UK postgraduates working on research in power electronics that will help accelerate the use of gallium nitride transistors can enter a new competition worth £2,000 to the winner.
The annual contest, known as the Geoff Haynes Future Power Challenge, has been established by manufacturer GaN Systems together with the EPSRC Centre for Power Electronics. It marks the recent retirement of the company’s founder and VP Geoff Haynes, and recognises his contribution to the formative gallium nitride power industry.
Over the last few years, increasing availability and maturity of silicon carbide (SiC) transistors has driven research into applications of wideband switches that are not practical using silicon devices. The benefits are now starting to be adopted in production systems operating at 1200V and higher.
For applications operating between 100V and 1000V, the prospect of low-cost gallium nitride (GaN) on silicon Si switches has been driving process development, but only recently have multiple sources of stable, robust, transistors with blocking voltages of 650V been available for general sale. It’s expected that making their unique advantages a focus for research into fast converter applications capable of achieving compelling advances in system performance and cost will drive the manufacturing volume required to meet cost expectations and underwrite wideband semiconductors as a mainstream technology.
In the past year, GaN Systems has introduced to production two families of its GaNPX normally-off transistors housed in embedded, almost chip-scale packages, optimised for low inductance and low thermal resistance. To achieve their full value in production systems however, there are key enabling issues that still need to be addressed.
The Geoff Haynes Challenge is open to any paper or poster submitted to the EPSRC Centre for Power Electronics’ 2016 Postgraduate summer school, due to be held at the National College in Nottingham on 1 and 2 June this year. Work that clearly identifies research relevant to accelerating the use of GaN components in applications with performance that can't be achieved using existing silicon technology will qualify.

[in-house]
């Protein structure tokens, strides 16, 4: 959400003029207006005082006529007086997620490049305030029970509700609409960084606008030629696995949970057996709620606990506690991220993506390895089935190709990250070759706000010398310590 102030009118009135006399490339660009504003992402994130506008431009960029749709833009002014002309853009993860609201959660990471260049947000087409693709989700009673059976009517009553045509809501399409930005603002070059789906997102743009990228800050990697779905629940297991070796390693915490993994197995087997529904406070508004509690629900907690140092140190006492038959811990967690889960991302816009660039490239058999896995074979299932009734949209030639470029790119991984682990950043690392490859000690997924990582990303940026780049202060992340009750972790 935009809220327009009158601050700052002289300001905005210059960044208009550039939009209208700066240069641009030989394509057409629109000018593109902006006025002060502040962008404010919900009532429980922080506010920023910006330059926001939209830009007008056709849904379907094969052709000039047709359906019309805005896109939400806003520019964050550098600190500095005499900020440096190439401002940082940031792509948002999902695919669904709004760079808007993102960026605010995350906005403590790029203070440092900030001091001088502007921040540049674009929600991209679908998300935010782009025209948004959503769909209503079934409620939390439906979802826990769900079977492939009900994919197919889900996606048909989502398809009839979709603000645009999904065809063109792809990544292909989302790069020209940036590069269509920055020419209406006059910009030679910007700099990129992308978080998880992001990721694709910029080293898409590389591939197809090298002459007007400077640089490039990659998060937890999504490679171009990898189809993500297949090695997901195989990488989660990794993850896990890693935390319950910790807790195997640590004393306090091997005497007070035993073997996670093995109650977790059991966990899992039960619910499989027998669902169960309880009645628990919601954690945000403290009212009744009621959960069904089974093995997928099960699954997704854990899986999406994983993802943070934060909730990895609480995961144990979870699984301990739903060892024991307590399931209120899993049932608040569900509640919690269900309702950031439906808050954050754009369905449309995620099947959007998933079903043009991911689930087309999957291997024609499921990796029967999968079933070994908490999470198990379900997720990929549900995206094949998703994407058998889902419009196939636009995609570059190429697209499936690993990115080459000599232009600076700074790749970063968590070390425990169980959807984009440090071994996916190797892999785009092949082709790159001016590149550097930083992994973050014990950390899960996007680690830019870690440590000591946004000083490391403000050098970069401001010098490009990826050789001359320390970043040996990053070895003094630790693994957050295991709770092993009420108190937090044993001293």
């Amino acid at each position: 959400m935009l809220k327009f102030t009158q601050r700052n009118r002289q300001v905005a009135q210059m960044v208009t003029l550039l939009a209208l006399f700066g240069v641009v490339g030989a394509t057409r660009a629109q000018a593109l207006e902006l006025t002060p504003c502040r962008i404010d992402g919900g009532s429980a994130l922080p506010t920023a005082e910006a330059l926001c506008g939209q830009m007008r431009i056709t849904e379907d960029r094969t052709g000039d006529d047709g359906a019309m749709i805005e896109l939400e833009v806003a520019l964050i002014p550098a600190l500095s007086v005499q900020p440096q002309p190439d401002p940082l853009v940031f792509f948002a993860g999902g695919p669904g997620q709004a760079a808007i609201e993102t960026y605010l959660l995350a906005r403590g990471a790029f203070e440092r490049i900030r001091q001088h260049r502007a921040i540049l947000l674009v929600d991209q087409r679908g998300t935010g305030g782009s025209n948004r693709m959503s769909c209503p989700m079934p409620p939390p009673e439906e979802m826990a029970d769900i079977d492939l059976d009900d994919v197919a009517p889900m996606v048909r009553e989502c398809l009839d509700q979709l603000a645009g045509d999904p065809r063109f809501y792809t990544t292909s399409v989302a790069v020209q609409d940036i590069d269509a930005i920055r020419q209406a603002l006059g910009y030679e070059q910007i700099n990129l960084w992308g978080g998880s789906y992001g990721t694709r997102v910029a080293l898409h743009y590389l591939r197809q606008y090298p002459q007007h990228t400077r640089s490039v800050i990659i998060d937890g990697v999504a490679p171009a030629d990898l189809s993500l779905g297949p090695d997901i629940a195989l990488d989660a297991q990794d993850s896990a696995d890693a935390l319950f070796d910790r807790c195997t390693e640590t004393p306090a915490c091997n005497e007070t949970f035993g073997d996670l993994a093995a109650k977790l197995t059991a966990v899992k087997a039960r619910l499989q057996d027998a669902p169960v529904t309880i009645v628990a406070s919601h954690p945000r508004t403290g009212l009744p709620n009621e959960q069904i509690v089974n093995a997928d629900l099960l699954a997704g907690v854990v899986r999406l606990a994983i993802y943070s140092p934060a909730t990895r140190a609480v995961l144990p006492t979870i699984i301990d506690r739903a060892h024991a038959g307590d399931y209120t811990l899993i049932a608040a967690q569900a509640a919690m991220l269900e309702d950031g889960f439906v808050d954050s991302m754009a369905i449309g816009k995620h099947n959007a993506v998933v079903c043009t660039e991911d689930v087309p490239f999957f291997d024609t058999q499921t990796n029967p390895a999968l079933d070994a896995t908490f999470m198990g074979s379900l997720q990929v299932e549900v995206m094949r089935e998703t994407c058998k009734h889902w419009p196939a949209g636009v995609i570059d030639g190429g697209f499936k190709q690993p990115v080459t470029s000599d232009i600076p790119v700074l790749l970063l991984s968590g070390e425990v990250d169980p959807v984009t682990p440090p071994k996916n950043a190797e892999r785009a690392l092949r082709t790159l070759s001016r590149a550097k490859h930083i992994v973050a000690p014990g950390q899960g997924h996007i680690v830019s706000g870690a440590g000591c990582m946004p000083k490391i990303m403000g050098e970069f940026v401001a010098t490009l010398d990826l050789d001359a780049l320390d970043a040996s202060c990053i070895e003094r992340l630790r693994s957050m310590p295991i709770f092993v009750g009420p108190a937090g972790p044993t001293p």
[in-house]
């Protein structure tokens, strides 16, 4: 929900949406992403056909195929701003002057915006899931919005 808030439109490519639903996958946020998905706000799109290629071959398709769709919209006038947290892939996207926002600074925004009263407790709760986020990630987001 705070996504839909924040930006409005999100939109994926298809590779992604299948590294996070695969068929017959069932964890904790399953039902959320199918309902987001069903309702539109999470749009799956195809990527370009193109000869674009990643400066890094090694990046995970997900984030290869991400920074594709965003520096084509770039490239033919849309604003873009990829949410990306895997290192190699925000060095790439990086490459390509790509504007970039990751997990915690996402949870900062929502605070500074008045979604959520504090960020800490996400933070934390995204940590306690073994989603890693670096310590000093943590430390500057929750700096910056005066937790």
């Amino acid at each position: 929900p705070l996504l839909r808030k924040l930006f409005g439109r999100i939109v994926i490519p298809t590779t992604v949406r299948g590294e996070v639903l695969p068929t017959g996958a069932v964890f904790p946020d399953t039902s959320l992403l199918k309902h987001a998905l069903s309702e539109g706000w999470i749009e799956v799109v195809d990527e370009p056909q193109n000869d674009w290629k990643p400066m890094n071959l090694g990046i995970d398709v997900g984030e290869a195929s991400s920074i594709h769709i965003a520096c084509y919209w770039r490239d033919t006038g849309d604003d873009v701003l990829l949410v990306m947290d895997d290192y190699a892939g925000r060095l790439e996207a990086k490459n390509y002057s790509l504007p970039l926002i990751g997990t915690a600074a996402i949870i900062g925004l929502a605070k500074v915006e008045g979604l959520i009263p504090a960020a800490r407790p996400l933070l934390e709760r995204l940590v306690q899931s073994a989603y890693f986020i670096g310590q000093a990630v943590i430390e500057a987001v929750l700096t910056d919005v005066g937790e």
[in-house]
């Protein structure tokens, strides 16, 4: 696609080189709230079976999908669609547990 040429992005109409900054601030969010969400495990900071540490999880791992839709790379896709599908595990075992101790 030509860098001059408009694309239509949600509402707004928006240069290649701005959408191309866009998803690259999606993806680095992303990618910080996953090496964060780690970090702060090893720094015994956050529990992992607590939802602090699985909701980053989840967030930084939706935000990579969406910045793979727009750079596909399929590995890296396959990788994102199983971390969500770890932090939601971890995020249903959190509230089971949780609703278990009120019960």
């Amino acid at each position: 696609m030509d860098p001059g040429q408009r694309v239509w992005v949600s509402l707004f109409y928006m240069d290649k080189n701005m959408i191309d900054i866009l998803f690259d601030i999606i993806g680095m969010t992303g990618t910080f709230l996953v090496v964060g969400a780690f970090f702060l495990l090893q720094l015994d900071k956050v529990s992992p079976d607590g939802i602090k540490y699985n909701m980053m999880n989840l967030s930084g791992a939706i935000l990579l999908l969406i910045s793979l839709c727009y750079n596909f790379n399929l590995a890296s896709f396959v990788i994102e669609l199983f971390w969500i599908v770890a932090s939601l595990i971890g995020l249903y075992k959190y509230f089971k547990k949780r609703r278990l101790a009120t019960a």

Entries will be judges by a panel of academic and industrial experts and the prize awarded at the Centre’s annual conference on the 5 and 6 July 2016. In view of the limited timescale, relevant work in pre-existing projects using SiC technology will also qualify where demonstration or simulation shows its relevance to a future GaN-based solution. The judges will select a short list of projects for presentation at the event, from which the winner will be chosen.
According to Geoff Haynes, the objective of the challenge in its first year is to stimulate awareness amongst the UK’s postgraduate student community of the emergence of first viable GaN on Si production transistors. “The timescale is limited, but the intention is not to create an application of world beating performance,” he said. "Realising systems that take the full advantage of the switching speed and power densities that these transistors are capable of presents many challenges for research and development across a wide range of subject areas. Showing how existing work in the suggested areas can be re-focused to address some of these and why that is important can be very relevant.”
To enter contact Michelle.Fusco@nottingham.ac.uk.
Device characteristics and models for the entire GaNPX family
Information about the EPSRC Centre for Power Electronics and its activities